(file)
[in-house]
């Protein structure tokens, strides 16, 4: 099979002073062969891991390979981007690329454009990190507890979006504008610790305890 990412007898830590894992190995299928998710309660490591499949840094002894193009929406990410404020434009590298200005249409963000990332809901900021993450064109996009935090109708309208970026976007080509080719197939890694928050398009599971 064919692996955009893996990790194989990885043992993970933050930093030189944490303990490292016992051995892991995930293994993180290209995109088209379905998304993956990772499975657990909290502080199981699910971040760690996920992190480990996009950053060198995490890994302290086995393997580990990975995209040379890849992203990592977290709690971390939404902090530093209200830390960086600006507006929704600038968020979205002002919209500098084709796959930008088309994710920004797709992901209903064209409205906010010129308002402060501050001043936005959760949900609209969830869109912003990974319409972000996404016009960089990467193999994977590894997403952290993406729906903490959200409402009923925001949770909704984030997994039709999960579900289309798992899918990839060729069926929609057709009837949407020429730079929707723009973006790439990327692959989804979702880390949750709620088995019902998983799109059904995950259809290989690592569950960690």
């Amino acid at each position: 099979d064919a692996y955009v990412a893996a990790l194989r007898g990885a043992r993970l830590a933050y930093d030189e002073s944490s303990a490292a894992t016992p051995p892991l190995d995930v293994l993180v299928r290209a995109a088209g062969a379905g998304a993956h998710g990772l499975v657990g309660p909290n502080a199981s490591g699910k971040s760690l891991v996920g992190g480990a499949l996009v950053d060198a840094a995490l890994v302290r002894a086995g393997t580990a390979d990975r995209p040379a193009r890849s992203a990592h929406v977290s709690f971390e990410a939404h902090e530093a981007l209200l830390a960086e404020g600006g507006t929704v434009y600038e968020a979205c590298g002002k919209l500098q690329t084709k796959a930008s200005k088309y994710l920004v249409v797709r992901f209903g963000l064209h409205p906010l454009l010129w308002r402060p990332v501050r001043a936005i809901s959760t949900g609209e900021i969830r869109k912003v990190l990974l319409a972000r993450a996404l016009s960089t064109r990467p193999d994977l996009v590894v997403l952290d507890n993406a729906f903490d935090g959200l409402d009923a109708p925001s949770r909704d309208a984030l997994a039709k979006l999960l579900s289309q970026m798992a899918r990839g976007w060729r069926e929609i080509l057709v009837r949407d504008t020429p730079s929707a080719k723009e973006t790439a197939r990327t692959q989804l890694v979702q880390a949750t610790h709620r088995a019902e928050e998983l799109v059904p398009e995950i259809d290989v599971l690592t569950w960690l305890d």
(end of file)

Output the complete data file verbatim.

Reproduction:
[in-house]
């Protein structure tokens, strides 16, 4: 099979002073062969891991390979981007690329454009990190507890979006504008610790305890 990412007898830590894992190995299928998710309660490591499949840094002894193009929406990410404020434009590298200005249409963000990332809901900021993450064109996009935090109708309208970026976007080509080719197939890694928050398009599971 064919692996955009893996990790194989990885043992993970933050930093030189944490303990490292016992051995892991995930293994993180290209995109088209379905998304993956990772499975657990909290502080199981699910971040760690996920992190480990996009950053060198995490890994302290086995393997580990990975995209040379890849992203990592977290709690971390939404902090530093209200830390960086600006507006929704600038968020979205002002919209500098084709796959930008088309994710920004797709992901209903064209409205906010010129308002402060501050001043936005959760949900609209969830869109912003990974319409972000996404016009960089990467193999994977590894997403952290993406729906903490959200409402009923925001949770909704984030997994039709999960579900289309798992899918990839060729069926929609057709009837949407020429730079929707723009973006790439990327692959989804979702880390949750709620088995019902998983799109059904995950259809290989690592569950960690």
């Amino acid at each position: 099979d064919a692996y955009v990412a893996a990790l194989r007898g990885a043992r993970l830590a933050y930093d030189e002073s944490s303990a490292a894992t016992p051995p892991l190995d995930v293994l993180v299928r290209a995109a088209g062969a379905g998304a993956h998710g990772l499975v657990g309660p909290n502080a199981s490591g699910k971040s760690l891991v996920g992190g480990a499949l996009v950053d060198a840094a995490l890994v302290r002894a086995g393997t580990a390979d990975r995209p040379a193009r890849s992203a990592h929406v977290s709690f971390e990410a939404h902090e530093a981007l209200l830390a960086e404020g600006g507006t929704v434009y600038e968020a979205c590298g002002k919209l500098q690329t084709k796959a930008s200005k088309y994710l920004v249409v797709r992901f209903g963000l064209h409205p906010l454009l010129w308002r402060p990332v501050r001043a936005i809901s959760t949900g609209e900021i969830r869109k912003v990190l990974l319409a972000r993450a996404l016009s960089t064109r990467p193999d994977l996009v590894v997403l952290d507890n993406a729906f903490d935090g959200l409402d009923a109708p925001s949770r909704d309208a984030l997994a039709k979006l999960l579900s289309q970026m798992a899918r990839g976007w060729r069926e929609i080509l057709v009837r949407d504008t020429p730079s929707a080719k723009e973006t790439a197939r990327t692959q989804l890694v979702q880390a949750t610790h709620r088995a019902e928050e998983l799109v059904p398009e995950i259809d290989v599971l690592t569950w960690l305890d």